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Re: TPM support status ?

From: Michael Gorven
Subject: Re: TPM support status ?
Date: Wed, 19 Aug 2009 22:03:49 +0200
User-agent: Mutt/1.5.18 (2008-05-17)

On Wed, Aug 19, 2009 at 08:01:06PM +0200, Vladimir 'phcoder' Serbinenko wrote:
I can imagine a world with computers you can access from free and from
whom you can boot with your USB pen-drive (or trust the installed OS, or
whatever you want). But this world is still far away from here ... :|
TPM doesn't protect your computer from being stolen and HD wiped.

No it doesn't, and that's not what I'm trying to avoid.

Also, you are not owning a computer by using a chain of trust. You are
only sure that the software you trust on your computer haven't been
tampered. And you can keep trusting them, even if they have a backdoor
you weren't aware of! ;)

That's what open source is here for. You just said it yourself that
you can easier trust open source than closed source and TPM doesn't
change that.

So make an open hardware TPM chip.

- Lock down via proprietary crypto chip (TPM).  Different software can
happen if "attacker" figured out how to break into your TPM, which is
actually quite possibly easier, not harder, than replacing hardware
because the TPMs are closed systems that don't disclose their design and
Wow! Software hacked TPM? Software breaking into TPM? I must be missing
something. :|
It's possible that using some kind of obscure power control sequence
you can reset tpm to its boot state and then nicely ask it to do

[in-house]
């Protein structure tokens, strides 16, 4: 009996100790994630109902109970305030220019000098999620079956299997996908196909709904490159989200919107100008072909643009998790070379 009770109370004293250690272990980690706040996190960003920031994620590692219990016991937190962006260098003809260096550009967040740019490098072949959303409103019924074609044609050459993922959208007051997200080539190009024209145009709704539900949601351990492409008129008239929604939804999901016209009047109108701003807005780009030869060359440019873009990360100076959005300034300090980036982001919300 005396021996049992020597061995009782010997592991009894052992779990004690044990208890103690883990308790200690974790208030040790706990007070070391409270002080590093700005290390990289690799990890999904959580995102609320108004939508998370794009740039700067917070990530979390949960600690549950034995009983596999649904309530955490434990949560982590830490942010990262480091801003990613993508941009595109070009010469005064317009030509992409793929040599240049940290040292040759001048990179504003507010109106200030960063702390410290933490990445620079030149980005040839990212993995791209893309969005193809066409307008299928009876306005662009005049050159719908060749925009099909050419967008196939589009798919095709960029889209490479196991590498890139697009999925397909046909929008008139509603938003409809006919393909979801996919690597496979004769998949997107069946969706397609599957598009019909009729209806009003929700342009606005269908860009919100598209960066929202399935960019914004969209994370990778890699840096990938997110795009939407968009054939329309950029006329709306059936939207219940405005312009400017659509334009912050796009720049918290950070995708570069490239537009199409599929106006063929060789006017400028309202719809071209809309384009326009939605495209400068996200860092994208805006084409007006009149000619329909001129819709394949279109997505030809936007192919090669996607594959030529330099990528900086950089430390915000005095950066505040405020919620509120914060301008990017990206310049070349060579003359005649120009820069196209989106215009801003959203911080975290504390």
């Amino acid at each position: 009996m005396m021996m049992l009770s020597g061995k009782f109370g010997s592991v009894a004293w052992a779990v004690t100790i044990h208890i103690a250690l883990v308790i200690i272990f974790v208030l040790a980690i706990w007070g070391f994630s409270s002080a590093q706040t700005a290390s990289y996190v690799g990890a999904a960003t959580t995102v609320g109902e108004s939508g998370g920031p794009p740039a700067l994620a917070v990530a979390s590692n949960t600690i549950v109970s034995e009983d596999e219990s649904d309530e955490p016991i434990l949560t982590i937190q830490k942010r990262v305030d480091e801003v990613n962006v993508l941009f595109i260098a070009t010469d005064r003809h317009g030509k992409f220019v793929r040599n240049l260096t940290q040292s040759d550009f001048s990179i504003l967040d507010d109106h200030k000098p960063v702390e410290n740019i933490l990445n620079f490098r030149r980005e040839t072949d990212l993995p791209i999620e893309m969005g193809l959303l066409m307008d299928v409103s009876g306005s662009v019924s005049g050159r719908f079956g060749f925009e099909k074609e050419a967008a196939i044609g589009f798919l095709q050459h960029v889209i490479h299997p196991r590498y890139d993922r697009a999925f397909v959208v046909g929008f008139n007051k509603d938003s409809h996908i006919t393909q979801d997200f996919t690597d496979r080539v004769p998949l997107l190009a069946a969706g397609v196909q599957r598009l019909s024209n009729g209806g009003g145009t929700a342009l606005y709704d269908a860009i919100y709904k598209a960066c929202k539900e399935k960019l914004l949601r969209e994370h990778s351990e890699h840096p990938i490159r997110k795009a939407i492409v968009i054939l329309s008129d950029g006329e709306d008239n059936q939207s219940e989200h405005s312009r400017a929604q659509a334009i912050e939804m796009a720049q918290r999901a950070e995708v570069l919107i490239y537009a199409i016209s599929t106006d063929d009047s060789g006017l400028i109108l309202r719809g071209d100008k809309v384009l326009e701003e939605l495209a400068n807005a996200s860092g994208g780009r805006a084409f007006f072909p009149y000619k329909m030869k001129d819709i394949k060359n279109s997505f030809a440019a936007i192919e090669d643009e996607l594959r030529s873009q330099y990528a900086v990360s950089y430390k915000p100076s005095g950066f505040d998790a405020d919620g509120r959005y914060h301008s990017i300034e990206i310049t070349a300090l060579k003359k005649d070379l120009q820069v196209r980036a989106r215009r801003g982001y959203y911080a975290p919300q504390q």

whatever you want.

Yes, and then the decryption key is gone and my data is safe.

Every technology has its design and its implementation, and also its
design flaws and implementation flaws. Remember Debian and OpenSSL.
Well, if a chip has a design flaw, it is more expensive to change it;
however, people that will truly require it will also be able to. ;)

TPM claims to e.g. protect your hd encryption keys. But what a hacker
would do is to boot computer, wait that it retrieves the keys and then
execute cold boot attack (in most cases it's enough to just cool RAM
down and reboot with a USB key which will dump the memory). I don't
spend my time on implementing a "security" which increases hacking
cost by $15, claims to be unbreakable and can be used for evil
purposes (in which case it's more difficult to crack)

It's still more secure than your solutions.

This chain of trust is useful for people that have to work with a
computer and data in an untrusted environnement, and that's how and what
it was designed for.
Then this design is fundamentaly flawed. You just can't trust hardware
in untrusted environment.
Claiming to achieve impossible is an advantage proprietary security
suites have over free ones.

Yes it's impossible, but TPM moves it a lot closer.

PGP Key ID 6612FE85

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